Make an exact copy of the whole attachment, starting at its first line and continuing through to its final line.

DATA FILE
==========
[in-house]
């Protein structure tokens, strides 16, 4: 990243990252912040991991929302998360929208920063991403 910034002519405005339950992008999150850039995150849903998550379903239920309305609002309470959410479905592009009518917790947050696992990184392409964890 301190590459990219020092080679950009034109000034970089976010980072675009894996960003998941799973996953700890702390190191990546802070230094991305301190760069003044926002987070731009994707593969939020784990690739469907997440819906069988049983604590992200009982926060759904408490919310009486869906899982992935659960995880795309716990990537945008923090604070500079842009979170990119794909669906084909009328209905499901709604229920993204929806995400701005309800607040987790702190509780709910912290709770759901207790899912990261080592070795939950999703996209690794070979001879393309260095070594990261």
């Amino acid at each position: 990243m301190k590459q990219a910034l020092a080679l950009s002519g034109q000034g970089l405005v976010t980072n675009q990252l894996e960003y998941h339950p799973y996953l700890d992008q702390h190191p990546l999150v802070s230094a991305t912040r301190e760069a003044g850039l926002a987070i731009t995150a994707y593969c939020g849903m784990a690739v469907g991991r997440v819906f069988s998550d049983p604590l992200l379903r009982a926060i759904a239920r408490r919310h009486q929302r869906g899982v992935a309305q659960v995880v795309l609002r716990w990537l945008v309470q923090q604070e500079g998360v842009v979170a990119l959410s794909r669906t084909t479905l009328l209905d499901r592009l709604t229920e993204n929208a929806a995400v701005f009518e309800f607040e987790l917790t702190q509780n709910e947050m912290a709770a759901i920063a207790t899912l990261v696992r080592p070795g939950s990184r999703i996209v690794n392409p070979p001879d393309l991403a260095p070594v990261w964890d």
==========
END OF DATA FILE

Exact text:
[in-house]
């Protein structure tokens, strides 16, 4: 990243990252912040991991929302998360929208920063991403 910034002519405005339950992008999150850039995150849903998550379903239920309305609002309470959410479905592009009518917790947050696992990184392409964890 301190590459990219020092080679950009034109000034970089976010980072675009894996960003998941799973996953700890702390190191990546802070230094991305301190760069003044926002987070731009994707593969939020784990690739469907997440819906069988049983604590992200009982926060759904408490919310009486869906899982992935659960995880795309716990990537945008923090604070500079842009979170990119794909669906084909009328209905499901709604229920993204929806995400701005309800607040987790702190509780709910912290709770759901207790899912990261080592070795939950999703996209690794070979001879393309260095070594990261």
């Amino acid at each position: 990243m301190k590459q990219a910034l020092a080679l950009s002519g034109q000034g970089l405005v976010t980072n675009q990252l894996e960003y998941h339950p799973y996953l700890d992008q702390h190191p990546l999150v802070s230094a991305t912040r301190e760069a003044g850039l926002a987070i731009t995150a994707y593969c939020g849903m784990a690739v469907g991991r997440v819906f069988s998550d049983p604590l992200l379903r009982a926060i759904a239920r408490r919310h009486q929302r869906g899982v992935a309305q659960v995880v795309l609002r716990w990537l945008v309470q923090q604070e500079g998360v842009v979170a990119l959410s794909r669906t084909t479905l009328l209905d499901r592009l709604t229920e993204n929208a929806a995400v701005f009518e309800f607040e987790l917790t702190q509780n709910e947050m912290a709770a759901i920063a207790t899912l990261v696992r080592p070795g939950s990184r999703i996209v690794n392409p070979p001879d393309l991403a260095p070594v990261w964890d």